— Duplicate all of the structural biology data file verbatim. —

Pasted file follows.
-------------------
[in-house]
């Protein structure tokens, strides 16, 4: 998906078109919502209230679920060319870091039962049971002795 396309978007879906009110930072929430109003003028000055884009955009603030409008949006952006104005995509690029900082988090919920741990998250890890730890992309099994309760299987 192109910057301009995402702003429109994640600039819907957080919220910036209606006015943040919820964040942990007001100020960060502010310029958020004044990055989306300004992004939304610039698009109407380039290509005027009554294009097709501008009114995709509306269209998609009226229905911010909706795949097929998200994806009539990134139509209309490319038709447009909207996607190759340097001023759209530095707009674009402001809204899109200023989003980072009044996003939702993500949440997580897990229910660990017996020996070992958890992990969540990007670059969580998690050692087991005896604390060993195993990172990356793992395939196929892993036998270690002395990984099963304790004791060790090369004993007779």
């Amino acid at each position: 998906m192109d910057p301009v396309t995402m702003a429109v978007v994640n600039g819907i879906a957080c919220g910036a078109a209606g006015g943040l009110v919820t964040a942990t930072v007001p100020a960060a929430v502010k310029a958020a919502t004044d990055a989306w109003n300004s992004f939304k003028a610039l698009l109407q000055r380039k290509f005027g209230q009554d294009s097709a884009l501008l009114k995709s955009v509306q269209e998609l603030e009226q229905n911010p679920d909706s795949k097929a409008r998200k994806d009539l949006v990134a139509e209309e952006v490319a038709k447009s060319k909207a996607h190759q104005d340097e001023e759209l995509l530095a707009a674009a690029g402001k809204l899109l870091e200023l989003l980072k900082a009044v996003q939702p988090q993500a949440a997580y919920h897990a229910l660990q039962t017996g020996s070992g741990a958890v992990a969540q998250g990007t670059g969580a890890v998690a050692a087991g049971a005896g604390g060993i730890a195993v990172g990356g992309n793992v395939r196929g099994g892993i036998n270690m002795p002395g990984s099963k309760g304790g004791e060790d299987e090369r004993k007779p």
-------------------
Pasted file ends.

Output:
[in-house]
């Protein structure tokens, strides 16, 4: 998906078109919502209230679920060319870091039962049971002795 396309978007879906009110930072929430109003003028000055884009955009603030409008949006952006104005995509690029900082988090919920741990998250890890730890992309099994309760299987 192109910057301009995402702003429109994640600039819907957080919220910036209606006015943040919820964040942990007001100020960060502010310029958020004044990055989306300004992004939304610039698009109407380039290509005027009554294009097709501008009114995709509306269209998609009226229905911010909706795949097929998200994806009539990134139509209309490319038709447009909207996607190759340097001023759209530095707009674009402001809204899109200023989003980072009044996003939702993500949440997580897990229910660990017996020996070992958890992990969540990007670059969580998690050692087991005896604390060993195993990172990356793992395939196929892993036998270690002395990984099963304790004791060790090369004993007779």
């Amino acid at each position: 998906m192109d910057p301009v396309t995402m702003a429109v978007v994640n600039g819907i879906a957080c919220g910036a078109a209606g006015g943040l009110v919820t964040a942990t930072v007001p100020a960060a929430v502010k310029a958020a919502t004044d990055a989306w109003n300004s992004f939304k003028a610039l698009l109407q000055r380039k290509f005027g209230q009554d294009s097709a884009l501008l009114k995709s955009v509306q269209e998609l603030e009226q229905n911010p679920d909706s795949k097929a409008r998200k994806d009539l949006v990134a139509e209309e952006v490319a038709k447009s060319k909207a996607h190759q104005d340097e001023e759209l995509l530095a707009a674009a690029g402001k809204l899109l870091e200023l989003l980072k900082a009044v996003q939702p988090q993500a949440a997580y919920h897990a229910l660990q039962t017996g020996s070992g741990a958890v992990a969540q998250g990007t670059g969580a890890v998690a050692a087991g049971a005896g604390g060993i730890a195993v990172g990356g992309n793992v395939r196929g099994g892993i036998n270690m002795p002395g990984s099963k309760g304790g004791e060790d299987e090369r004993k007779p």